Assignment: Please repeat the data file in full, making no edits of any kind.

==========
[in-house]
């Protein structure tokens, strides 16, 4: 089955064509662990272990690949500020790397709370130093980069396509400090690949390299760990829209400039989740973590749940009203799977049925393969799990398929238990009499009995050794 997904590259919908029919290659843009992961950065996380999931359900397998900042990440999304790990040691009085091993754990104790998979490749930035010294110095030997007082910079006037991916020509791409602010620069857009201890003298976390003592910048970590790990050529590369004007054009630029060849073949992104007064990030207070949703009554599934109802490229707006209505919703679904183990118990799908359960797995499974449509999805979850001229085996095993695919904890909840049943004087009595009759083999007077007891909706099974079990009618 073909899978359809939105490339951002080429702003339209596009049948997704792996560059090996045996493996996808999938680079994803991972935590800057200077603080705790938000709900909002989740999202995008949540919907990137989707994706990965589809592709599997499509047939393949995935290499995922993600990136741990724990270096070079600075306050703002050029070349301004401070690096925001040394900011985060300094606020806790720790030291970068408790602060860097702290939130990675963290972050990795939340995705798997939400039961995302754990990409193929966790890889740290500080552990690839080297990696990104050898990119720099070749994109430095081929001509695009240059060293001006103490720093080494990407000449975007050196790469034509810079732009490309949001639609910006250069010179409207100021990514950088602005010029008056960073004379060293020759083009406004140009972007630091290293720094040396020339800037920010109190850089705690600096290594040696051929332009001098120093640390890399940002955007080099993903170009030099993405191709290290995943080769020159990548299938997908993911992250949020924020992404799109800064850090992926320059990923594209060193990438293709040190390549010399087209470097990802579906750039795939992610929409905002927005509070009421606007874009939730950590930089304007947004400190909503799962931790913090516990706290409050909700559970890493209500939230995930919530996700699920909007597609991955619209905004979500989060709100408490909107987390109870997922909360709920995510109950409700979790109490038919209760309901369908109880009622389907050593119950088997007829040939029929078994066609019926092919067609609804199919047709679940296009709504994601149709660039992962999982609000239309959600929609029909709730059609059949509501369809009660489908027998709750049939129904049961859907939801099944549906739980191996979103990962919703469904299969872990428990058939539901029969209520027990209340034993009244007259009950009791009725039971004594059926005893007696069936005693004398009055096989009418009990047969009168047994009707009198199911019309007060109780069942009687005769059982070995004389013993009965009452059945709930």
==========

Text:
[in-house]
């Protein structure tokens, strides 16, 4: 089955064509662990272990690949500020790397709370130093980069396509400090690949390299760990829209400039989740973590749940009203799977049925393969799990398929238990009499009995050794 997904590259919908029919290659843009992961950065996380999931359900397998900042990440999304790990040691009085091993754990104790998979490749930035010294110095030997007082910079006037991916020509791409602010620069857009201890003298976390003592910048970590790990050529590369004007054009630029060849073949992104007064990030207070949703009554599934109802490229707006209505919703679904183990118990799908359960797995499974449509999805979850001229085996095993695919904890909840049943004087009595009759083999007077007891909706099974079990009618 073909899978359809939105490339951002080429702003339209596009049948997704792996560059090996045996493996996808999938680079994803991972935590800057200077603080705790938000709900909002989740999202995008949540919907990137989707994706990965589809592709599997499509047939393949995935290499995922993600990136741990724990270096070079600075306050703002050029070349301004401070690096925001040394900011985060300094606020806790720790030291970068408790602060860097702290939130990675963290972050990795939340995705798997939400039961995302754990990409193929966790890889740290500080552990690839080297990696990104050898990119720099070749994109430095081929001509695009240059060293001006103490720093080494990407000449975007050196790469034509810079732009490309949001639609910006250069010179409207100021990514950088602005010029008056960073004379060293020759083009406004140009972007630091290293720094040396020339800037920010109190850089705690600096290594040696051929332009001098120093640390890399940002955007080099993903170009030099993405191709290290995943080769020159990548299938997908993911992250949020924020992404799109800064850090992926320059990923594209060193990438293709040190390549010399087209470097990802579906750039795939992610929409905002927005509070009421606007874009939730950590930089304007947004400190909503799962931790913090516990706290409050909700559970890493209500939230995930919530996700699920909007597609991955619209905004979500989060709100408490909107987390109870997922909360709920995510109950409700979790109490038919209760309901369908109880009622389907050593119950088997007829040939029929078994066609019926092919067609609804199919047709679940296009709504994601149709660039992962999982609000239309959600929609029909709730059609059949509501369809009660489908027998709750049939129904049961859907939801099944549906739980191996979103990962919703469904299969872990428990058939539901029969209520027990209340034993009244007259009950009791009725039971004594059926005893007696069936005693004398009055096989009418009990047969009168047994009707009198199911019309007060109780069942009687005769059982070995004389013993009965009452059945709930």